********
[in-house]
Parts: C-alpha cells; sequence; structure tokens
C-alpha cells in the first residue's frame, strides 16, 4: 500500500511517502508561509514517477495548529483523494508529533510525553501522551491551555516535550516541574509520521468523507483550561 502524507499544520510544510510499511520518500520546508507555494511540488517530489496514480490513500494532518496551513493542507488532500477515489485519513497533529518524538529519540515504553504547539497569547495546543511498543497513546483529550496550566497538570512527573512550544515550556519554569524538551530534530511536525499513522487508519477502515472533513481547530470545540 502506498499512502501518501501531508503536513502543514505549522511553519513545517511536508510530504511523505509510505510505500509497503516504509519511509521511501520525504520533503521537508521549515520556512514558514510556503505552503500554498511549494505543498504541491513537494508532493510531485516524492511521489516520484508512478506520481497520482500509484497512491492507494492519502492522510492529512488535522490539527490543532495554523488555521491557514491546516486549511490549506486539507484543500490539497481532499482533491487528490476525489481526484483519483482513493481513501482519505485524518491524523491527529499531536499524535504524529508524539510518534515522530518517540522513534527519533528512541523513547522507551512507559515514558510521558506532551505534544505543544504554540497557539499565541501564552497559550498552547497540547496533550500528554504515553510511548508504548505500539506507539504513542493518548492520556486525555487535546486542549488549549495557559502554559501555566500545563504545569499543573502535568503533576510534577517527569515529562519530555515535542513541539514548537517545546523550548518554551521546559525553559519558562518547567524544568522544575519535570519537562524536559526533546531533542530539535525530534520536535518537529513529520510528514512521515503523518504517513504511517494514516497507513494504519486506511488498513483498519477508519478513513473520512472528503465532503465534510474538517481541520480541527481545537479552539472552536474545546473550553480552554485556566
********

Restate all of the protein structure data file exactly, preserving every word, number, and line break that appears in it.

[in-house]
Parts: C-alpha cells; sequence; structure tokens
C-alpha cells in the first residue's frame, strides 16, 4: 500500500511517502508561509514517477495548529483523494508529533510525553501522551491551555516535550516541574509520521468523507483550561 502524507499544520510544510510499511520518500520546508507555494511540488517530489496514480490513500494532518496551513493542507488532500477515489485519513497533529518524538529519540515504553504547539497569547495546543511498543497513546483529550496550566497538570512527573512550544515550556519554569524538551530534530511536525499513522487508519477502515472533513481547530470545540 502506498499512502501518501501531508503536513502543514505549522511553519513545517511536508510530504511523505509510505510505500509497503516504509519511509521511501520525504520533503521537508521549515520556512514558514510556503505552503500554498511549494505543498504541491513537494508532493510531485516524492511521489516520484508512478506520481497520482500509484497512491492507494492519502492522510492529512488535522490539527490543532495554523488555521491557514491546516486549511490549506486539507484543500490539497481532499482533491487528490476525489481526484483519483482513493481513501482519505485524518491524523491527529499531536499524535504524529508524539510518534515522530518517540522513534527519533528512541523513547522507551512507559515514558510521558506532551505534544505543544504554540497557539499565541501564552497559550498552547497540547496533550500528554504515553510511548508504548505500539506507539504513542493518548492520556486525555487535546486542549488549549495557559502554559501555566500545563504545569499543573502535568503533576510534577517527569515529562519530555515535542513541539514548537517545546523550548518554551521546559525553559519558562518547567524544568522544575519535570519537562524536559526533546531533542530539535525530534520536535518537529513529520510528514512521515503523518504517513504511517494514516497507513494504519486506511488498513483498519477508519478513513473520512472528503465532503465534510474538517481541520480541527481545537479552539472552536474545546473550553480552554485556566